One Kol Nidre, I was fortunate to attend one of the services at Central Synagogue in Manhattan.  To me, this shul “gets it.”  In our “unchurched” age, where all houses of worship struggle for attendance, compounded by our struggle for minyanim, Central Synagogue caps its membership at 2,500 households … and has a waiting list.  The Assistant Rabbi or Student Rabbi who led Kol Nidre that year in the auditorium to which I, as a guest, was assigned, opened his welcoming message for the Kol Nidre service, the first of the five Yom Kippur services, with perhaps the most powerful and pertinent topic sentence for Kol Nidre I have ever heard:  “Welcome to G-d’s do-over day.”  “Welcome to G-d’s do-over day.”

Just as Pekuday is the accounting of what we have assembled for a temporary structure, Cheshbon is the accounting of what we have assembled, as this point in time, of our internal structure.  External and internal, yin and yang in Chinese philosophy, the constant joint prayers for healing in Judaism, for refuah ha-nefesh v’refuah ha-guf,  for the healing of the soul and the healing of the body.

Since Pekuday closes a book of Torah, it is customary for the congregation to stand and recite “Chazak, Chazak, v’nitchazeik.”  Chazak is often translated as strength, and the phrase recited at the end of a book of Torah is often translated as, “Be strong, be strong, and we will be encouraged” or “Be strong, be strong, and we will make an effort.” [URJ]

But, when we descend from an aliyah, or Torah reading honor, we are greeted with Yasher Koach, which is also translated as “Be strong,” or “you should be blessed with strength.”  Our Yiddish-fluent ancestors, like my mother Of Blessed Memory, would cry out for keuch, a Yiddish version of koach, asking G-d to give them the strength to go on.

I reached out to my scholar colleagues who teach me Biblical and prayer book Hebrew where I am weak.  Cantor and Colleague Michael Zoosman, a Board Certified Chaplain like me, giving his heart and soul at the National Institutes of Health in Bethesda, tried to help, but, alas, he admitted to being a bit confused also.  Mike explained to me that Chazak is more often the noun for strength, and koach is more often the verb to strengthen.  Once again, words that sound alike, “Strength” as Chazak and “Strength” as koach.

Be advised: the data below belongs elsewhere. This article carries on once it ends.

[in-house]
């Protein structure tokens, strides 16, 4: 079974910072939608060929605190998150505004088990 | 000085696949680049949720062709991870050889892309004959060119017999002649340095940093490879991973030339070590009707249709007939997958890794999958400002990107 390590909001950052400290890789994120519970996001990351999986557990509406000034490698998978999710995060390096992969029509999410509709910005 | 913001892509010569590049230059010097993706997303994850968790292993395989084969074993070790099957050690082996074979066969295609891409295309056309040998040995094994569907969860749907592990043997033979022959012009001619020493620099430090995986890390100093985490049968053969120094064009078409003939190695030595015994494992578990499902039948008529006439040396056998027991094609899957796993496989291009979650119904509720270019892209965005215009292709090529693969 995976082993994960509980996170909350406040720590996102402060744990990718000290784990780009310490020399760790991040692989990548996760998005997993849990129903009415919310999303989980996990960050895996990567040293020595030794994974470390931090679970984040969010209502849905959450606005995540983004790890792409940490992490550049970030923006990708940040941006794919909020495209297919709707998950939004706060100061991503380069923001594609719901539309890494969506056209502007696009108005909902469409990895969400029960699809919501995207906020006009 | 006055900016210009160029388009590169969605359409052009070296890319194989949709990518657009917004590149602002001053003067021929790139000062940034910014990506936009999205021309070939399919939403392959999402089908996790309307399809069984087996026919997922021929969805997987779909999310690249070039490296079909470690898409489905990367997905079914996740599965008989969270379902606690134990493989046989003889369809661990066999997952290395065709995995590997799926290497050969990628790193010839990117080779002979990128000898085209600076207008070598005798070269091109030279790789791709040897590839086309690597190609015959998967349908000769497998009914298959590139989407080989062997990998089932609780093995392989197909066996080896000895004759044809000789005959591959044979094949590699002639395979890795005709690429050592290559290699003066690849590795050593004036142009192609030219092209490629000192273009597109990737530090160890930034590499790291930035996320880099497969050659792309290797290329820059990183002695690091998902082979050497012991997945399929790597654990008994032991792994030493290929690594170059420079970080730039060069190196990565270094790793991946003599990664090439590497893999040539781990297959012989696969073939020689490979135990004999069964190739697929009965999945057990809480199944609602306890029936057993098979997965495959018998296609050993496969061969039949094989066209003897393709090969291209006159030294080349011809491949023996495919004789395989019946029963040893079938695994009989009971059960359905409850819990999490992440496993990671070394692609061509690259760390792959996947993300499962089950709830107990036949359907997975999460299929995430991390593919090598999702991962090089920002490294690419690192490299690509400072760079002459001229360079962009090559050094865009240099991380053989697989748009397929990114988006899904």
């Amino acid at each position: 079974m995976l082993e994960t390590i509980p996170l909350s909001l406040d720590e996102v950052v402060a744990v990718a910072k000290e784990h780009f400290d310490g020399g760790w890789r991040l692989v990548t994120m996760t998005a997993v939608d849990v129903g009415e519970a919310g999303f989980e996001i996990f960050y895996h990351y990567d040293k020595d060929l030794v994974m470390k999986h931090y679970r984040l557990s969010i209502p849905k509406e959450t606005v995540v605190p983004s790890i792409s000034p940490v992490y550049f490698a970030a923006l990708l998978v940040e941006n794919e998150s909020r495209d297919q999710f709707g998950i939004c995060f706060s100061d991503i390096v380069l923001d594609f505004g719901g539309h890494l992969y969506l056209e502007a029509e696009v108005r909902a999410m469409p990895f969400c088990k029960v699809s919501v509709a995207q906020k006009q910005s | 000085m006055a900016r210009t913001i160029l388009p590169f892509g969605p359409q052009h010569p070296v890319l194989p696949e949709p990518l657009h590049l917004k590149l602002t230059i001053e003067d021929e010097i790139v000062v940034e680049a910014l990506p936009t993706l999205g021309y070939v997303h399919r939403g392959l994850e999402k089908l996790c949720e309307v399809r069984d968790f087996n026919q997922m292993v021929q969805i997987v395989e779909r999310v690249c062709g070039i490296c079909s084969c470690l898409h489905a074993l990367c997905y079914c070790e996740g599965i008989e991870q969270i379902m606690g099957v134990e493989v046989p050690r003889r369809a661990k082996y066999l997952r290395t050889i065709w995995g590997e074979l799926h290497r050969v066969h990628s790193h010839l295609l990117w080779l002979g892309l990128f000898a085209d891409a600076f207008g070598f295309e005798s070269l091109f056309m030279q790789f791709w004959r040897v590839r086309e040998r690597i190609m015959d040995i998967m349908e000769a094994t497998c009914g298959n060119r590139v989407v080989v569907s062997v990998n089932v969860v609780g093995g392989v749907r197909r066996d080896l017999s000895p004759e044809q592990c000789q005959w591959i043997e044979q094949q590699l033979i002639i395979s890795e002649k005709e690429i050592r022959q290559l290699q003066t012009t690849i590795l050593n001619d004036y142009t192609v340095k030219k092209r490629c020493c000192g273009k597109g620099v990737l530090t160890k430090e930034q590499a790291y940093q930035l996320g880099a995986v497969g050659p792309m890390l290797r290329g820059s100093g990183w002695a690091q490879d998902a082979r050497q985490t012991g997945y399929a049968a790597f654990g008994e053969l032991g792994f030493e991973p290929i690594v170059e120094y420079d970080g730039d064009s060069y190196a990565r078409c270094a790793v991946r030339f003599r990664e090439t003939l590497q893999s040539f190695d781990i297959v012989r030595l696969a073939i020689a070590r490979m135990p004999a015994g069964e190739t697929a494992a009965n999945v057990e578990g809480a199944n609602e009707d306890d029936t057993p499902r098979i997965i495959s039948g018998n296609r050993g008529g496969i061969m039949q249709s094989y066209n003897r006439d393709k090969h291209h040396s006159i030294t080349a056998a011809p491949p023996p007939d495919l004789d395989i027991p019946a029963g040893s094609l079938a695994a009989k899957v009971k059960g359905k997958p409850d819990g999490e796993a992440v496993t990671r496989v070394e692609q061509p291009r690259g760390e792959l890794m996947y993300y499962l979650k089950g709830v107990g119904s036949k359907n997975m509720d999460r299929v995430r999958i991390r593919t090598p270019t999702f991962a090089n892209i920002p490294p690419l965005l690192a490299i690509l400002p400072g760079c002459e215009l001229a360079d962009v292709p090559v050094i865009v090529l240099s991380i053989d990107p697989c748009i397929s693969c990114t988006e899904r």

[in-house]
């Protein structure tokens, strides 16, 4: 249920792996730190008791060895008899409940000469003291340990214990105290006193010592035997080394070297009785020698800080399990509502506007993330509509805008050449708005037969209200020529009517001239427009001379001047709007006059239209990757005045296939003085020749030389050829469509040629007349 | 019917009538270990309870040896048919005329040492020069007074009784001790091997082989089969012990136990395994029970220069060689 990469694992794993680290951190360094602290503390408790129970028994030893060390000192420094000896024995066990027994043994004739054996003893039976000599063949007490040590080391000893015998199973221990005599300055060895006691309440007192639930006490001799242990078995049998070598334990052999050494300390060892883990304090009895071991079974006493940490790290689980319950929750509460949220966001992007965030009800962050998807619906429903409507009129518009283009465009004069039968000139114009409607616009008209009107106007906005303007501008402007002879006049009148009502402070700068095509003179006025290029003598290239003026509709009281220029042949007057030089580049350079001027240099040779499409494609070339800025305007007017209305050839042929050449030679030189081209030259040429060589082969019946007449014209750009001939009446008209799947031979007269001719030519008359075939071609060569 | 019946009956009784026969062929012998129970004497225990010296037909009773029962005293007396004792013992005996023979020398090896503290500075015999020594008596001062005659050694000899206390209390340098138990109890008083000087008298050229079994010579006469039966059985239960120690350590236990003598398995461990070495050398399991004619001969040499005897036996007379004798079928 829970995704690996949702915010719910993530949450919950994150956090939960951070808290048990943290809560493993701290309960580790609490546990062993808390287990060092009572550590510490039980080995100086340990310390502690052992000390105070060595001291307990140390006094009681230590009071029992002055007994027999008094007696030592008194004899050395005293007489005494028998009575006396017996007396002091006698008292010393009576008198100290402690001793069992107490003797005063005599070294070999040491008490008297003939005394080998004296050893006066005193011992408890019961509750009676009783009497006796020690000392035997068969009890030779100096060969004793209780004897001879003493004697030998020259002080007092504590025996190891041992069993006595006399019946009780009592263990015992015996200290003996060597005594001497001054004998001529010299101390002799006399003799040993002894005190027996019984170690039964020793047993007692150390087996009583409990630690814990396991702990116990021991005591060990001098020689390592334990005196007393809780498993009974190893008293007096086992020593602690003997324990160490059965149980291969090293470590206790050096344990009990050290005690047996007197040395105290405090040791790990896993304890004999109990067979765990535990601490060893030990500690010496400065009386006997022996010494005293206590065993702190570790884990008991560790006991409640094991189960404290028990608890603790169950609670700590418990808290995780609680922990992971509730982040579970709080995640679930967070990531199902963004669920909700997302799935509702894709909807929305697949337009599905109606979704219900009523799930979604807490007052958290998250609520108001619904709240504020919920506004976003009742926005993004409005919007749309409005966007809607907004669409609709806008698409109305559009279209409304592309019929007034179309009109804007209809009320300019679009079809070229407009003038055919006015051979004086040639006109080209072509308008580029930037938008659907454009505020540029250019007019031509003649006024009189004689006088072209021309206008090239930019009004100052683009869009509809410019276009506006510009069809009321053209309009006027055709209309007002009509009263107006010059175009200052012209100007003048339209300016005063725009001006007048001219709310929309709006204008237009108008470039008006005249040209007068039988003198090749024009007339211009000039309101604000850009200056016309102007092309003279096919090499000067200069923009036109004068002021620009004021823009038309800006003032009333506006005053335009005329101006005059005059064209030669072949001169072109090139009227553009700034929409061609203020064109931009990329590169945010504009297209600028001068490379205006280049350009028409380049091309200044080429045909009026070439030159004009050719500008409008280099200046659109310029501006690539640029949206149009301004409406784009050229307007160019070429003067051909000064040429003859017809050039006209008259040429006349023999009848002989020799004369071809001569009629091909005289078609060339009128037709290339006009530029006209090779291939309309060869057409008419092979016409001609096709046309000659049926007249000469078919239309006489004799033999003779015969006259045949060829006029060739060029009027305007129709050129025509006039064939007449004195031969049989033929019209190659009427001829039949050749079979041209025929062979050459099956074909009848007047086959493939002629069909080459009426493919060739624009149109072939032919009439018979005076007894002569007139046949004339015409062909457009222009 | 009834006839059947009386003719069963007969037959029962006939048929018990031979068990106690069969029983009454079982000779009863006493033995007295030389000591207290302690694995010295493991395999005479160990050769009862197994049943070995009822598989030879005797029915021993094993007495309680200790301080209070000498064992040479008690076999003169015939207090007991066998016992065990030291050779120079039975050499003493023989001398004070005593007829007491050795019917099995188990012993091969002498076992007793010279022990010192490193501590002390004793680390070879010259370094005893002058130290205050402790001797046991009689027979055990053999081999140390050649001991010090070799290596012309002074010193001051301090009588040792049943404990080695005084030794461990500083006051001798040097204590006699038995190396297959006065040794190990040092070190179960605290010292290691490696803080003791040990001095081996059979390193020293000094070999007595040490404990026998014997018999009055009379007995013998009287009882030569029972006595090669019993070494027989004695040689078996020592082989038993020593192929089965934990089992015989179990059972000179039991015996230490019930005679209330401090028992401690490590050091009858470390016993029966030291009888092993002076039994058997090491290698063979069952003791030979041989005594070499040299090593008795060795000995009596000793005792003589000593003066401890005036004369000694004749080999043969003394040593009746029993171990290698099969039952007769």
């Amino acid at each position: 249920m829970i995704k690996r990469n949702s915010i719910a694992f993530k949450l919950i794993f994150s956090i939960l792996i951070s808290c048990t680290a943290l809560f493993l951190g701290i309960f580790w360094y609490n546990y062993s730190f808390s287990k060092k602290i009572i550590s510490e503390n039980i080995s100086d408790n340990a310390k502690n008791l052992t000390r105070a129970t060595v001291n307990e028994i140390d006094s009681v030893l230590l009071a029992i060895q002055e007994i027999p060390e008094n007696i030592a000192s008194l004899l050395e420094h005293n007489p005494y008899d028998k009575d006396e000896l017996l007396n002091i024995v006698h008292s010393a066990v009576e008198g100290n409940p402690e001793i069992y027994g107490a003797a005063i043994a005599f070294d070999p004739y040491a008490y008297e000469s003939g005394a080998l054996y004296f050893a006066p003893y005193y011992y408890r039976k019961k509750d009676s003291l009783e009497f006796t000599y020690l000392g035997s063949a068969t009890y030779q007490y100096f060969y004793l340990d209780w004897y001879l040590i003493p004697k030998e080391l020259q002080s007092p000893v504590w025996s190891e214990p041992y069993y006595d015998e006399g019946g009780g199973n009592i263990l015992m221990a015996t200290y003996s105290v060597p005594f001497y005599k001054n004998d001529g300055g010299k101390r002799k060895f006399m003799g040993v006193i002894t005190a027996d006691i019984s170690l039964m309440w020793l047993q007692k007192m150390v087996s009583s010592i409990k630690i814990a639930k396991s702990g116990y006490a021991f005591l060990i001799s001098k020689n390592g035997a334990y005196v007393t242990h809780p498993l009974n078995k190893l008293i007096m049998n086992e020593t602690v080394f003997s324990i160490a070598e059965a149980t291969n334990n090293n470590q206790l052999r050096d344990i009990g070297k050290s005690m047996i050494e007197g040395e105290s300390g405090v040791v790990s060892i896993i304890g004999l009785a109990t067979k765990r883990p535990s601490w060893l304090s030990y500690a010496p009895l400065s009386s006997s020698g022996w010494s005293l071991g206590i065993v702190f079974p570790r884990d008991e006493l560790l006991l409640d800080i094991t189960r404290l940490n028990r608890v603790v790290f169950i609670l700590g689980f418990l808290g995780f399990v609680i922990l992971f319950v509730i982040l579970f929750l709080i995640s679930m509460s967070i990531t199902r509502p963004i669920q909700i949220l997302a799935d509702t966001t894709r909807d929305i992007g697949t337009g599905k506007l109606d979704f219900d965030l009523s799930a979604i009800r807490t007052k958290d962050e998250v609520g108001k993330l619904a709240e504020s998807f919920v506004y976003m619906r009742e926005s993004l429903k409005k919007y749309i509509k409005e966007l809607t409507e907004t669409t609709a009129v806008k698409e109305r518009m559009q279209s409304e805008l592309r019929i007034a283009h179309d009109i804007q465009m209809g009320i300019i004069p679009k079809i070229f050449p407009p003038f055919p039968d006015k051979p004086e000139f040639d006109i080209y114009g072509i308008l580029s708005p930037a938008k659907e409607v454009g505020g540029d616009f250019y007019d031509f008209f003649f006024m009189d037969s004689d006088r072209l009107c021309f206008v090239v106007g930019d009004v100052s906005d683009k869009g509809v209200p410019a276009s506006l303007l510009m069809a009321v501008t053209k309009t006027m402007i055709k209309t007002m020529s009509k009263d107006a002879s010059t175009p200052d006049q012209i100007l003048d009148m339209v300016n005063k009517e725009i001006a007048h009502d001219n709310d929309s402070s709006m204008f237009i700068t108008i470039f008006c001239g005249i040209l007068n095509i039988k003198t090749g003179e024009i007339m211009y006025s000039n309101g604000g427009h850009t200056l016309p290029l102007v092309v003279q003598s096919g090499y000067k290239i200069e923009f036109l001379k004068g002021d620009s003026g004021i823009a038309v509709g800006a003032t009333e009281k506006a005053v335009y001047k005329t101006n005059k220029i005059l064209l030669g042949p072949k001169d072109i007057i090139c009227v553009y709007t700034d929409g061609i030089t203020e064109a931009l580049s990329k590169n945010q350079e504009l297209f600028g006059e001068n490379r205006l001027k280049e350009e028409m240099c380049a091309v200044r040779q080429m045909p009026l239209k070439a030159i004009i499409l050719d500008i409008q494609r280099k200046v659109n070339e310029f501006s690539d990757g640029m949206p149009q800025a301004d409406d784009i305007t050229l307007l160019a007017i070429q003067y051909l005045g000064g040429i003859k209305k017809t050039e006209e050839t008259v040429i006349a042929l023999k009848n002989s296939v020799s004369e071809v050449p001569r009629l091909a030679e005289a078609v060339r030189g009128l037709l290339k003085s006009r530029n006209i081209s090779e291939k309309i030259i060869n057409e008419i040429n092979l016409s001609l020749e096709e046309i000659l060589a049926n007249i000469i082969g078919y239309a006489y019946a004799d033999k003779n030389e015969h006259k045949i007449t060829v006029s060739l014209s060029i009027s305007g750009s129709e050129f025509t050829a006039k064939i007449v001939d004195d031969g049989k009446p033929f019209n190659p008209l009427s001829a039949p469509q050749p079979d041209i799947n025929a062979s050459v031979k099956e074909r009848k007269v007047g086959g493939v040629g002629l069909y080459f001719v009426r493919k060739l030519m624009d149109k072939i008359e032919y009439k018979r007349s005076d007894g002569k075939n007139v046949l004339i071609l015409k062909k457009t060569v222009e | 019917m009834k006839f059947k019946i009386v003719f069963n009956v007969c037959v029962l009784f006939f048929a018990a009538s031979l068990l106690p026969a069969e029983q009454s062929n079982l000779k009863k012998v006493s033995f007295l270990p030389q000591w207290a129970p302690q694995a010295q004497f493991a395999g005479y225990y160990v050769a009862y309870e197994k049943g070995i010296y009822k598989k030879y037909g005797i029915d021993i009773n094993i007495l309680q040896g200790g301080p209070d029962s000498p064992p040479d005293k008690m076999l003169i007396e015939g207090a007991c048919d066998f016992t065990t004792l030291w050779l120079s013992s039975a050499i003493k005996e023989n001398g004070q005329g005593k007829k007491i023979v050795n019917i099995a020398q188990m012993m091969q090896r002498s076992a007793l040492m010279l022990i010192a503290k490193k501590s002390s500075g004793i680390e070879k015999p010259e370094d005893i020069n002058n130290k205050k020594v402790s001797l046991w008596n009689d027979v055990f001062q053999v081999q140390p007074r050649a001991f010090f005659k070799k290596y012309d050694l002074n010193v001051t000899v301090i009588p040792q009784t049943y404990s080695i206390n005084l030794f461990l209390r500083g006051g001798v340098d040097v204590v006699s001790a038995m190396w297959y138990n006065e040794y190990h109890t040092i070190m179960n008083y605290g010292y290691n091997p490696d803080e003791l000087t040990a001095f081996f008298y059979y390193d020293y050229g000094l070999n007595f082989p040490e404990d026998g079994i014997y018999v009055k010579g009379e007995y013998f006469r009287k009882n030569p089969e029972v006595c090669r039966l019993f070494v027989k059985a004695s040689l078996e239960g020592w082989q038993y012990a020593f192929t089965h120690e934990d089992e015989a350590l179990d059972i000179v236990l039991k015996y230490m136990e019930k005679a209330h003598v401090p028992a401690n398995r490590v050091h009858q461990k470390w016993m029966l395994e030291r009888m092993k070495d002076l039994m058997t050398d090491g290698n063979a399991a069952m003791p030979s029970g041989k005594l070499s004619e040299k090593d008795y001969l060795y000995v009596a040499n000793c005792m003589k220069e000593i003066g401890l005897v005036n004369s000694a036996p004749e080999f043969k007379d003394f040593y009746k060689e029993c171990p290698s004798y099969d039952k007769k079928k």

Perhaps, just perhaps, Chazak and Koach are two ways of looking at strength, just like Pekuday and Cheshbon are two ways of looking at accounting … external and internal.  We have muscle strength, most immediately to lift the Torah high after reading Pekuday, and we have inner strength, to lift ourselves high, as we look at ourselves in our virtual mirrors.

May you be blessed with inner strength and outer strength, and the wisdom to keep growing both.

Amen.

 

About Chaplain Barry Pitegoff, BCC
Barry Pitegoff is a Staff Chaplain at Bon Secours Community Hospital in Port Jervis, New York. Barry enjoyed thousands of hours of volunteer chaplaincy at hospitals, hospices, and prisons while he was vice president of market research for Visit Florida, the state’s tourism board. After retirement, Barry transformed into professional chaplaincy by taking a second Master’s Degree and two years’ of hospital internships. Barry was awarded the title of BCC, Board Certified Chaplain at the May 2019 conference of the NAJC (Neshama: Association of Jewish Chaplains). In 2020, Chaplain Barry was elected to the Board of NAJC, serves on Chaplain Review Committees, and facilitates a monthly national video call of Jewish hospital chaplains.